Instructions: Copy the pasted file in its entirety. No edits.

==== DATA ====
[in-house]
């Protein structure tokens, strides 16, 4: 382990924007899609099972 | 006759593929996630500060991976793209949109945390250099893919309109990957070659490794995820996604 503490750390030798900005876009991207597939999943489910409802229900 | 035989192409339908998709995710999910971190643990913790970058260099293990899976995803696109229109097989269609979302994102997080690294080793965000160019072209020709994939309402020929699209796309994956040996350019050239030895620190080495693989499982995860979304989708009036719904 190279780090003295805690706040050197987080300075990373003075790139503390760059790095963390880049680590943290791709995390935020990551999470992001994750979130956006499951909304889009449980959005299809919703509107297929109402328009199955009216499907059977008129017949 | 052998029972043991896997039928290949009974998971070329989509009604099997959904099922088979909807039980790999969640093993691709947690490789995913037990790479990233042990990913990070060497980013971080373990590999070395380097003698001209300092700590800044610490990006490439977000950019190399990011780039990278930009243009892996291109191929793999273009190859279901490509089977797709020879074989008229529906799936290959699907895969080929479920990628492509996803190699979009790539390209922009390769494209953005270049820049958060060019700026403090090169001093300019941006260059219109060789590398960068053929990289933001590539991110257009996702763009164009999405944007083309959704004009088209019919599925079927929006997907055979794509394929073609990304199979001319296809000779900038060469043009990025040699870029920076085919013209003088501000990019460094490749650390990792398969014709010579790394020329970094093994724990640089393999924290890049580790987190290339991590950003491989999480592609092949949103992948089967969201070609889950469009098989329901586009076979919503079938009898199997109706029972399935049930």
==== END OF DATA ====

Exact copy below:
[in-house]
């Protein structure tokens, strides 16, 4: 382990924007899609099972 | 006759593929996630500060991976793209949109945390250099893919309109990957070659490794995820996604 503490750390030798900005876009991207597939999943489910409802229900 | 035989192409339908998709995710999910971190643990913790970058260099293990899976995803696109229109097989269609979302994102997080690294080793965000160019072209020709994939309402020929699209796309994956040996350019050239030895620190080495693989499982995860979304989708009036719904 190279780090003295805690706040050197987080300075990373003075790139503390760059790095963390880049680590943290791709995390935020990551999470992001994750979130956006499951909304889009449980959005299809919703509107297929109402328009199955009216499907059977008129017949 | 052998029972043991896997039928290949009974998971070329989509009604099997959904099922088979909807039980790999969640093993691709947690490789995913037990790479990233042990990913990070060497980013971080373990590999070395380097003698001209300092700590800044610490990006490439977000950019190399990011780039990278930009243009892996291109191929793999273009190859279901490509089977797709020879074989008229529906799936290959699907895969080929479920990628492509996803190699979009790539390209922009390769494209953005270049820049958060060019700026403090090169001093300019941006260059219109060789590398960068053929990289933001590539991110257009996702763009164009999405944007083309959704004009088209019919599925079927929006997907055979794509394929073609990304199979001319296809000779900038060469043009990025040699870029920076085919013209003088501000990019460094490749650390990792398969014709010579790394020329970094093994724990640089393999924290890049580790987190290339991590950003491989999480592609092949949103992948089967969201070609889950469009098989329901586009076979919503079938009898199997109706029972399935049930």